Introduction to business law multiple choice review questions?

1. Don wants to exchange his performance for Earl’s promise. As consideration, performance that is legally sufficient may consist of
a. an act only.
b. a forbearance from an act only.
c. an act or a forbearance from an act.
d. none of the above.

2. Ken relinquishes the right to his son Lee’s control, care, custody, and earnings. This act is
a. a disaffirmance.
b. an emancipation.
c. a ratification.
d. restitution.

3. Cray returns a digital music player that he bought from Discount City, which refunds the price. Their exchange involves
a. an emancipation.
b. a ratification.
c. restitution.
d. severability.

4. Curt, a doctor, renders medical care to Dora, a minor. According to the reasoning of the court in Yale Diagnostic Radiology v. Estate of Harun, a contract between Curt and Dora is
a. express.
b. implied in fact.
c. implied in law.
d. non-existent.

5. Intoxicated but fully aware of the consequences, Uri agrees to a two-year cell-phone service contract with Wander Talk, Inc., at more than the average market price. This contract is
a. enforceable.
b. not enforceable because contracting parties can change their minds.
c. not enforceable because the contract clearly favors Wander Talk.
d. not enforceable because Uri was intoxicated when he agreed to it.

6. Odell owns Payroll Company, a bookkeeping service losing market share to Quik Work, Inc. Odell pays Remy ,000 to steal a list of Quik’s clients, to whom Odell will aggressively market Payroll‘s services. This deal is
a. enforceable.
b. void.
c. voidable at the option of either party.
d. voidable at the option of the party having less bargaining power.

Medical Schools in California?

I’m looking for a college or university, preferrably a UC, that offers premed or radiology/digital imaging as one of their majors. I’ve tried searching at collegeboard, but the results I received were not consistent with my other college searches. For example, Collegeboard says that only UC Riverside offers Premedicine as a major, but I found a ranking of medical schools in the US that includes a lot of other UC’s. Please help. Who should I ask or where should I go for the most accurate information?

Is willowbrook methodist hospital in Houston a good hospital to work at?

I am wanting to apply for a job as a Radiology Tech at Willowbrook methodist hospital near 1960 and 249 in houston. Can anyone tell me if they are a good hospital? Do they use CR or digital, what is the crime rate in that neck of the woods? Any info would be great. Thanks..also, how is traffic over there? thanks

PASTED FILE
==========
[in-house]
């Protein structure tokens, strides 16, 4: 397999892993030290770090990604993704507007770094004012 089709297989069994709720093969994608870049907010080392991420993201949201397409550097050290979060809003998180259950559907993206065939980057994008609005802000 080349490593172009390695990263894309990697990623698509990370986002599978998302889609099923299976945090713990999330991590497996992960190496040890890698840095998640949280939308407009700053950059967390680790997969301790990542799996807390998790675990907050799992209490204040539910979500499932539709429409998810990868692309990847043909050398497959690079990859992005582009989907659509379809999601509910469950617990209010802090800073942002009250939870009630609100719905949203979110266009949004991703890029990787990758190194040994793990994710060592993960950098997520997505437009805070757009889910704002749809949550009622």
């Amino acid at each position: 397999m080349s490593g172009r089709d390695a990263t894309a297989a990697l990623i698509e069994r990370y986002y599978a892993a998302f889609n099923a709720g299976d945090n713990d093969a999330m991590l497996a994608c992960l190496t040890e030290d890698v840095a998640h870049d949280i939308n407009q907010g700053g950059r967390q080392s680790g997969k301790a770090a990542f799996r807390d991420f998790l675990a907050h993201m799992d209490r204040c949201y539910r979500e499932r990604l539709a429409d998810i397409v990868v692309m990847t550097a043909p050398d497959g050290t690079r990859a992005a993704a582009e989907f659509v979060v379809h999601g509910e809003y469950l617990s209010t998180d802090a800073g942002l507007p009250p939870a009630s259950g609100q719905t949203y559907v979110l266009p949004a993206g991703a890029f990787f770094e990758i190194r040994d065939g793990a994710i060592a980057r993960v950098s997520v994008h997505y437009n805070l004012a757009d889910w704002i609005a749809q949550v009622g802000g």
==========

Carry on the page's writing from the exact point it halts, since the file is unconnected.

Curious about types of imaging equipment, radiology?

I’m curious about which imaging equipment does not use some form of ionizing radiation?
a. Fluoroscopy
b. Computed tomography
c. PET
d. MRI
e. digital imaging
f. nuclear medicine
g. sonography

difference bet ween computer radiology and digital radiology?

Can anyone describe Direct Digital Radiography Systems as well as Computed Radiology Systems?

General Information about Digital Radiology…?


I was wondering if anybody could give me some general(and if you have the time)and specific information about the Digital Radiology. Basically what it is, how it’s done, the differences(comparing to analogue) . Thanks alotttt ;)

What is Digital Radiology?

Hi, I was wondering if anybody could give me some general(and if you have the time)and specific information about the Digital Radiology. Basically what it is, how it’s done, the differences(comparing to analogue) . Thanks alotttt ;)

Integrating a Mini-PACS Workstation

The mini-PACS (Picture Archive and Communication System) as you are aware is a type of PACS that is specific to one type of medical imaging modality, such as computed tomography (CT) or magnetic resonance imaging (MRI). The current trend today is toward full PACS RIS integration however. This presents many advantages, as this will facilitate sharing of these images over different platforms, improving diagnoses and allowing for greater opportunities for consultations when needed.

This process is already going on at large for-profit medical centers and major university hospitals; however, for smaller health care facilities and non-profits, often the decision is more complex. This is particularly true of specialty clinics and radiology facilities that focus on one type of medical issue and a single type of modality. Is it better to go with a mini-PACS that serves present needs and deal with the problem of integration when it comes, or should the facility make the costly investment of a full PACS-RIS?

Fortunately, drops in the cost of technology have made such components as the PACS server more affordable for smaller and less well-funded clinics and health care facilities. The web-based PACS makes integration of older specialized systems much less expensive than even a few years ago; prices on a fully-functional PACS-RIS that is capable of reading, processing and storing a wide range of medical images in various modalities start at around $5000.

Granted, a lower-end PACS-RIS will have some limitations; however, it may be the best choice for smaller clinics as it will allow the facility continue to provide much-needed patient services while upgrading its equipment in stages as finances allow.

Keep in mind that due to several factors, there is currently a shortage of qualified radiologists. With a web-based PACS possible to consult with a radiologist almost anywhere in the country. It is possible to add a radiology component to an existing mini-PACS for a reasonable cost; in fact, many such specialized systems have elements  radiology imaging built-in.